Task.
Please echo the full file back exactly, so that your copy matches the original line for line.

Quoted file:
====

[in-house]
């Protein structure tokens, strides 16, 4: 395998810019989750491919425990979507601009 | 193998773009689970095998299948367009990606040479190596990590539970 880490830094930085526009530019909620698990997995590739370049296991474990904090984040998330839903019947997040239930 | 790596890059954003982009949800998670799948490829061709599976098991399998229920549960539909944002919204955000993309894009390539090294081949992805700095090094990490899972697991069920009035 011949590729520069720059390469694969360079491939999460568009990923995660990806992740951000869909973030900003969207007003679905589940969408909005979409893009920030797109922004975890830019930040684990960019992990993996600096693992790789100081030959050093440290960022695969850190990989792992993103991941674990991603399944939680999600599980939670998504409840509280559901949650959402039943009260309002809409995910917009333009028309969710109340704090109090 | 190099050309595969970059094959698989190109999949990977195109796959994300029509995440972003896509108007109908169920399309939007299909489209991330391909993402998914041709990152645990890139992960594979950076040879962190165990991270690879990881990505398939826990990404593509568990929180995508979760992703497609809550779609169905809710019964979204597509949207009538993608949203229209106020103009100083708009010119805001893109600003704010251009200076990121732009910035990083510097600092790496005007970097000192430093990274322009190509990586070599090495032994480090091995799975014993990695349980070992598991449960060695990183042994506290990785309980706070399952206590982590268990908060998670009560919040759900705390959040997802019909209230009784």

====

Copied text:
[in-house]
């Protein structure tokens, strides 16, 4: 395998810019989750491919425990979507601009 | 193998773009689970095998299948367009990606040479190596990590539970 880490830094930085526009530019909620698990997995590739370049296991474990904090984040998330839903019947997040239930 | 790596890059954003982009949800998670799948490829061709599976098991399998229920549960539909944002919204955000993309894009390539090294081949992805700095090094990490899972697991069920009035 011949590729520069720059390469694969360079491939999460568009990923995660990806992740951000869909973030900003969207007003679905589940969408909005979409893009920030797109922004975890830019930040684990960019992990993996600096693992790789100081030959050093440290960022695969850190990989792992993103991941674990991603399944939680999600599980939670998504409840509280559901949650959402039943009260309002809409995910917009333009028309969710109340704090109090 | 190099050309595969970059094959698989190109999949990977195109796959994300029509995440972003896509108007109908169920399309939007299909489209991330391909993402998914041709990152645990890139992960594979950076040879962190165990991270690879990881990505398939826990990404593509568990929180995508979760992703497609809550779609169905809710019964979204597509949207009538993608949203229209106020103009100083708009010119805001893109600003704010251009200076990121732009910035990083510097600092790496005007970097000192430093990274322009190509990586070599090495032994480090091995799975014993990695349980070992598991449960060695990183042994506290990785309980706070399952206590982590268990908060998670009560919040759900705390959040997802019909209230009784």